Perry: All campuses need wireless, laptop environment
By ELISA SAND, Staff Reporter
Dakota State University may have been the first wireless college campus in South Dakota, but it hasn't stood alone for long. DSU unveiled the first phase of its wireless network in early 2002 and announced plans later that summer that made the entire campus wireless. The campus tablet program began with freshmen and sophomores in 2004, juniors in 2005 and seniors in 2006.|
South Dakota School of Mines & Technology followed suit with the implementation of a laptop program. Now, the South Dakota Board of Regents wants all campuses to get on the wireless bandwagon.
It's a move that includes financial contributions from each institution as well as one-time state funding, state approval for additional support staff, and implementing a requirement for student enrollment that includes the purchase of a laptop that meets certain specifications based on the program in which the student chooses to enroll.
The one-time funding need is $11 million, but the Regents have a plan that would provide that funding. Regents Executive Director Tad Perry said the Regents could free up the funding by shifting the employee payday from the last day of the month to the first day of the month.
That move puts one entire payroll into another fiscal year's budget and frees up funding for the wireless initiative in the current year's budget.
But the change isn't without consequences. Those on the regental payroll who are planning to retire in the near future could see it affect the amount of their retirement pay.
"It doesn't change anyone's pay," Perry said. "But it might affect retirement pay for those retiring in the next three years."
The Regents employ 5,500 people across the state.
Finding the funding without this payroll change has limited options.
"Without this change, the state can put up the necessary funds or the cost will get passed on to the students," Perry said.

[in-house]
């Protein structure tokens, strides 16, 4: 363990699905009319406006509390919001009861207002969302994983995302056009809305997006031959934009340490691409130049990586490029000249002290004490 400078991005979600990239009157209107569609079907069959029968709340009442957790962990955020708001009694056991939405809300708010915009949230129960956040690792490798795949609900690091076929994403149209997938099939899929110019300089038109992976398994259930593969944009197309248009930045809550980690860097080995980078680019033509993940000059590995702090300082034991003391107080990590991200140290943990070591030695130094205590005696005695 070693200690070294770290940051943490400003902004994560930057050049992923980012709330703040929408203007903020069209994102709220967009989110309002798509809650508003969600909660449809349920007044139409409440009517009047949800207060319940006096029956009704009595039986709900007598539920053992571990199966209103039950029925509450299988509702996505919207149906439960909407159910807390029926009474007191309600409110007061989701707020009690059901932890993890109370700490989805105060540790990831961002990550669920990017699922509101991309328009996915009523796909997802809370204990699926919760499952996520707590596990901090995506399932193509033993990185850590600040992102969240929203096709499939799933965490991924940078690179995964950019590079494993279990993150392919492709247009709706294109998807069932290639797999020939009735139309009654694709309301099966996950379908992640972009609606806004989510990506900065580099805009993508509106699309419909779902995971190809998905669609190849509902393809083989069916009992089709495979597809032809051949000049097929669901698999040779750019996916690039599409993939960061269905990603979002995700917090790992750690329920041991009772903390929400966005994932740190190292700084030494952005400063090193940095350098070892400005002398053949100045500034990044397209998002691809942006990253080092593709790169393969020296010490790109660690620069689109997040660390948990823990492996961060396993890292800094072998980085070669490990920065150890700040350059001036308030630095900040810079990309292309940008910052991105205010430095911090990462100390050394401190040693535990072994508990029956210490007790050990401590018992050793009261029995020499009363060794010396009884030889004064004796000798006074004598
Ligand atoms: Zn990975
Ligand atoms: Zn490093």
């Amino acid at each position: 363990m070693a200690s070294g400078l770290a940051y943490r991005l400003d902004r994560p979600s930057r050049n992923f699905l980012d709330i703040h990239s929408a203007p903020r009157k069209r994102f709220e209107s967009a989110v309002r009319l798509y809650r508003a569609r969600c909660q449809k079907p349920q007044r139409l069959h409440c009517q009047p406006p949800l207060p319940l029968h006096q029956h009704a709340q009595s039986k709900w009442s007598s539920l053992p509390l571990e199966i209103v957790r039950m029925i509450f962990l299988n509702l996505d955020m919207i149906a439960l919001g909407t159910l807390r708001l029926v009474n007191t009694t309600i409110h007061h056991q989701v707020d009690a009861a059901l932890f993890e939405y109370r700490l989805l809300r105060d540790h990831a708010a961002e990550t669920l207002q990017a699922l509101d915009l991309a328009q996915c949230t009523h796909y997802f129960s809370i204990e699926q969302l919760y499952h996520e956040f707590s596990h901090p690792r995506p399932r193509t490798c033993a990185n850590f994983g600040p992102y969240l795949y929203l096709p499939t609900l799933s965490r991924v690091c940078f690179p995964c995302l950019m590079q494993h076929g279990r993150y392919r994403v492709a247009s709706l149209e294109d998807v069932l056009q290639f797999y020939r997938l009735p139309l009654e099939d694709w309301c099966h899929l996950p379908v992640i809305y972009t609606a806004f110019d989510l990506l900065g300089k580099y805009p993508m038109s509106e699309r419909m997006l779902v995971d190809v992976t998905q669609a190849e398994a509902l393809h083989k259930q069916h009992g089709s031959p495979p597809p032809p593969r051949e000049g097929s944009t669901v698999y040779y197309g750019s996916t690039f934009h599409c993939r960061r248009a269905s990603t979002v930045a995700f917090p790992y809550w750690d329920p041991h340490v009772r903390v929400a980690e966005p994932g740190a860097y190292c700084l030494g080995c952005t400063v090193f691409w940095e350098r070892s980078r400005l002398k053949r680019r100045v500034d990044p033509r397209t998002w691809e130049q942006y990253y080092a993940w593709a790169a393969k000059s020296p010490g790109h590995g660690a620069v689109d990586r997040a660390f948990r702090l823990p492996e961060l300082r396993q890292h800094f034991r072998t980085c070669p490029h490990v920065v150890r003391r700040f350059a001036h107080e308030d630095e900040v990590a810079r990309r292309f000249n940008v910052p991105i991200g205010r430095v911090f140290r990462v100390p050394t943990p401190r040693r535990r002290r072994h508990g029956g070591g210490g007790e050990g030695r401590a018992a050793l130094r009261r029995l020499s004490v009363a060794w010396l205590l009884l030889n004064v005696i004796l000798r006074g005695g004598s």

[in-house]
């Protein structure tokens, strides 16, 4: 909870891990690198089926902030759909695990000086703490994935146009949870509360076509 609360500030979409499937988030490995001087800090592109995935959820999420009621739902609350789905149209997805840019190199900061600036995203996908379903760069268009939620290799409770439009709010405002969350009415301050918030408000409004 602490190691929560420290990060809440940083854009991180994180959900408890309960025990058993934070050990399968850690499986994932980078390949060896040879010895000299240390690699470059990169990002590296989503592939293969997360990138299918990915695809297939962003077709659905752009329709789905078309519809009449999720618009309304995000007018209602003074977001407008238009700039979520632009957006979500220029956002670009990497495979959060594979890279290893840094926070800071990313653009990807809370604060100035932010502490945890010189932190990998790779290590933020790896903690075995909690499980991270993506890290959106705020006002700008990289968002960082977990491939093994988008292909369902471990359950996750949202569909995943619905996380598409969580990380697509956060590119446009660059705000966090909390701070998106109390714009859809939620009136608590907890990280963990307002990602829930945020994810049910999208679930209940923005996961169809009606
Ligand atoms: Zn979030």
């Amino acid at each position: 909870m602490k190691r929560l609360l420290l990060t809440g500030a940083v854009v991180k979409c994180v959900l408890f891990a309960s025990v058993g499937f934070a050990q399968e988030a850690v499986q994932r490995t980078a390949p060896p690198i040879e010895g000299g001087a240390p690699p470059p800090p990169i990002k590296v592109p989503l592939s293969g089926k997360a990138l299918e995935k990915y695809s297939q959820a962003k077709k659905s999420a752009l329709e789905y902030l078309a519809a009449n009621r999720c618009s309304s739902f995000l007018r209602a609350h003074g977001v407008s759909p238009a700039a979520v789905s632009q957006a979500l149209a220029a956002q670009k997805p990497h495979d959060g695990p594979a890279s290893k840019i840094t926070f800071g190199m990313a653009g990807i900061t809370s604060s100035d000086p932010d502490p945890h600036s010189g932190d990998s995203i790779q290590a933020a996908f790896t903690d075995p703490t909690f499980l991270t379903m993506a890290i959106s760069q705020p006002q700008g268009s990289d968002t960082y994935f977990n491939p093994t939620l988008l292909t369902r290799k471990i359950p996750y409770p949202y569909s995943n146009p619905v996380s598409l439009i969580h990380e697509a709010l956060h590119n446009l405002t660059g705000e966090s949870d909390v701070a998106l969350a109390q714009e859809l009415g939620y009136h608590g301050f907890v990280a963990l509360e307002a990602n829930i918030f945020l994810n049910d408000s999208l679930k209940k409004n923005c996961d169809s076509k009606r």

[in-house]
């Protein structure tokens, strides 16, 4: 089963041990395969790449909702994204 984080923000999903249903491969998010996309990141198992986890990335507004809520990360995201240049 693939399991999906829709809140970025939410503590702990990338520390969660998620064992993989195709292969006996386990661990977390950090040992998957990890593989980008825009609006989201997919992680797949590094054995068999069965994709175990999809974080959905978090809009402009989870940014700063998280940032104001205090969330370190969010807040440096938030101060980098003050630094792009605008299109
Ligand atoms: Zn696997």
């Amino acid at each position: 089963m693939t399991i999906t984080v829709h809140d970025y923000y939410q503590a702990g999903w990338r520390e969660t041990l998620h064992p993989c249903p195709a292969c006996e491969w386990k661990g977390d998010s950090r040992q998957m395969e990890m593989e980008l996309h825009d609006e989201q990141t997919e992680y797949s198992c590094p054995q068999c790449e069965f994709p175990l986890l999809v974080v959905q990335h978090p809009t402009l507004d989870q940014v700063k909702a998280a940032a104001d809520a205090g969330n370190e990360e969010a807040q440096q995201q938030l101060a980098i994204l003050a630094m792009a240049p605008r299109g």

But, making a move toward a wireless environment on all campuses is keeping with a trend that's taking place nationwide, he said.
"It's what's happening across the region," Perry said. "More universities are making the move."
Perry said that only SDSM&T and DSU are currently wireless, among 60 percent of the nation's universities that have gone wireless.
"Part of the effort is to get to 100 percent coverage," he said, referring to having all state campuses with wireless environments.
Converting to wireless, he said, is a way for universities to stay competitive.
"South Dakota is ranked among the top states for education technology," he said. "If we want to stay there, we have to move forward."
By 2011, Perry said, the Regents anticipate that 50 percent of high school students will come from a school laptop environment.
"They'll be looking for laptop environments when they graduate," he said. "We want to keep these kids in the state."
By the same token, the Regents are looking at teacher preparation in a wireless environment. Four of the five universities have teacher education programs, he said, and just one -- DSU -- has a wireless laptop environment.
That puts student teachers not coming from a wireless environment at a disadvantage, Perry said, if they aren't learning in a laptop environment.
Perry said that in order to achieve a laptop environment on all campuses, a wireless infrastructure must be installed.
Classroom environments also need to be modified to more "computer friendly" atmospheres. Perry said current individual desk environments aren't as conducive to computer use as classrooms with larger tables.
Classrooms need to have projectors and electronic podiums set up for electronic instruction.
The change will also mean additional support staff in the form of technical people and curriculum designers.
Perry said the Regents are requesting additional funding that would provide 26 technical staff members at the different campuses and 17 faculty development curriculum designers.
Both requests for the payroll change and the funding for additional staff will go before the state legislators for approval.
Campus funding, he said, will come in the form of redirected funds.
And, although students would now be required to have laptops for enrollment at a state university, Perry said, that requirement would have a minimal effect on students. According to state estimates, 90 percent or more of students enrolled at state universities already bring laptops to school.
"This shouldn't be an undue burden to the students," he said.
Perry said the first phase covers about 50 percent of existing programs as soon as the fall of 2009.
As for DSU, Perry said, its work has just begun.
"They'll share their experiences with the rest," he said, "and their charge is to stay out in front and look at the next best technology."
©Madison Daily Leader 2013
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